One of the most exciting things about the evolving ecosystem of investment crowdfunding is that that it’s creating not just a large number of similar platforms (though that is happening, especially in real estate), it’s also fostering a diverse mix of platforms experimenting with a range of business models and niches. iSelect Fund is a great example of a platform that shares much in common with more traditional venture capital firms, but with important differences enabled by the evolving investment crowdfunding regulatory landscape and ecosystem.
Rather than try to run head to head against traditional Silicon Valley VC funds, iSelect Fund targets mostly Midwest companies that because of their location and sometimes their industry (eg AgTech) might not fit with the pattern a West Coat VC is looking for. And unlike traditional VC funds where investors don’t get to choose which specific companies are funded (that’s delegated to the fund’s General Partners), with iSelectFund investors opt-in to each company.
Types of investments iSelect Fund offers
iSelect Fund offers investments in early-stage startups, primarily those operating in the Midwest and Central US, and with a focus on the AgTech, Energy, Healthcare and B2B sectors. The minimum investment amount per company is $5,000, though investors must invest at least $50,000 in aggregate (with the balance kept in a non-interest-bearing account until fully deployed).
What do you get when investing with iSelect Fund?
Investors receive membership interest in a network of special-purpose investment vehicles (LLCs). Via the company’s FAQ:
Investors who invest in the Fund will each be assigned a unique series (a “Sub-Fund”), and the Sub-Fund will be the beneficial holder of Portfolio Company securities selectedby such investor. The Sub-Fund and the Company are managed by iSelect Fund Management, LLC (the “Manager”).
Investment types vary by company raising, but among investments available at the time of this writing were primarily preferred equity and convertible debt.
How does iSelect Fund make money?
iSelect Fund charges a one-time setup fee as well as an annual management fee. According to their website, “if iSelect’s annual expenses are less than the aggregate management fees collected for the year, the difference is returned pro rata to investors.”
As with many venture investments, the primary way iSelect makes money is on what’s known as “carried interest”, which means they receive a percentage of all the profits once 100% of investor principal has been returned. iSelect’s 15% carry is on the low end (most venture funds would typically charge 20%). As an example, if you made a $10,000 investment that was later worth $20,000, iSelect would keep 15% of the $10,000 gain, netting you $18,500.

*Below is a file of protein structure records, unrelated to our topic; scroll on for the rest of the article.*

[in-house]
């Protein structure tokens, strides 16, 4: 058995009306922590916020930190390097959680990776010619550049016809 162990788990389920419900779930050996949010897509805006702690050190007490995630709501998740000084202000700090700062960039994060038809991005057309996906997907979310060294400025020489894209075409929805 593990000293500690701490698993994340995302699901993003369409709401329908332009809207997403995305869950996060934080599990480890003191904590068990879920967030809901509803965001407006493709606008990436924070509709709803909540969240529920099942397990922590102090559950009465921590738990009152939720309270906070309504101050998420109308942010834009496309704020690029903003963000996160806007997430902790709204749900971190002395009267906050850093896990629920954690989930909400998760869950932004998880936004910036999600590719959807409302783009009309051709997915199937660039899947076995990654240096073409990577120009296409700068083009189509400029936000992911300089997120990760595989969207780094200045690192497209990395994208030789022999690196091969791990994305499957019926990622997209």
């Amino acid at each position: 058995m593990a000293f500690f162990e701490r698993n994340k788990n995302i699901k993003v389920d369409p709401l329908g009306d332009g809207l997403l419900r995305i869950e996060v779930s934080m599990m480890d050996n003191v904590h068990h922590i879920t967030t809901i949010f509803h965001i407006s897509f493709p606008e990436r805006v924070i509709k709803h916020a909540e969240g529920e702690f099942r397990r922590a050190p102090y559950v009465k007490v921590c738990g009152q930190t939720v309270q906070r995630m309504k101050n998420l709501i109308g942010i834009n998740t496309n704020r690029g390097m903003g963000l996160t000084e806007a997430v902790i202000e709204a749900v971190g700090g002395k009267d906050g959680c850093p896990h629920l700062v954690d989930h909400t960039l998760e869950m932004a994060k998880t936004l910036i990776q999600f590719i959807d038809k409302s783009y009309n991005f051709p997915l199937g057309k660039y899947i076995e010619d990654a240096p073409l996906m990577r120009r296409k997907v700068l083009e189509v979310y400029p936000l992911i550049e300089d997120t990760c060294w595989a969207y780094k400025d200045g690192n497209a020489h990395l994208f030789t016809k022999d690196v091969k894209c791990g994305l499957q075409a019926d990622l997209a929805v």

Potential returns and cashflow
Investments via iSelect Fund are high-risk investments in startups. Most of the investments have no explicit expectation of payments, dividends, or other cash flow. Most startup investments lose some or all of their value. While some investors achieve excellent returns from startup investing, that is a rare outcome and requires substantial diversification over time combined with very careful investment selection.
Breadth of offerings on iSelect Fund
As of this writing, iSelect has funded 24 portfolio companies for a total of $77M, with 9 investments currently open for funding. Notably absent from the company summary pages is any indication of how long each raise is open, as well as how much (if any) has been committed to date (both of those are par for the course with Reg CF sites, and are increasingly common among Reg D platforms as well).
Regulatory framework and due diligence expectations
iSelect itself is what’s known as an “Exempt Reporting Advisor” which is variant of a Registered Investment Advisor. Investments are offered under SEC Reg D, and are only available to accredited investors.
iSelectFund has a Selection Committee that reviews prospective investments (it would be nice to see a bit more diversity among that group, though in fairness that’s a challenge throughout tech).
Once approved by the Selection Committee, investments are then passed along to their affiliated broker-dealer (currently Rainmaker Securities, LLC), which performs another detailed layer of due diligence and review, including things like criminal background checks on key executives and a detailed review of financial statements. You should of course do your own due diligence (including research outside of what you find on the platform.) There’s more about broker-dealers and other platform types over on our blog.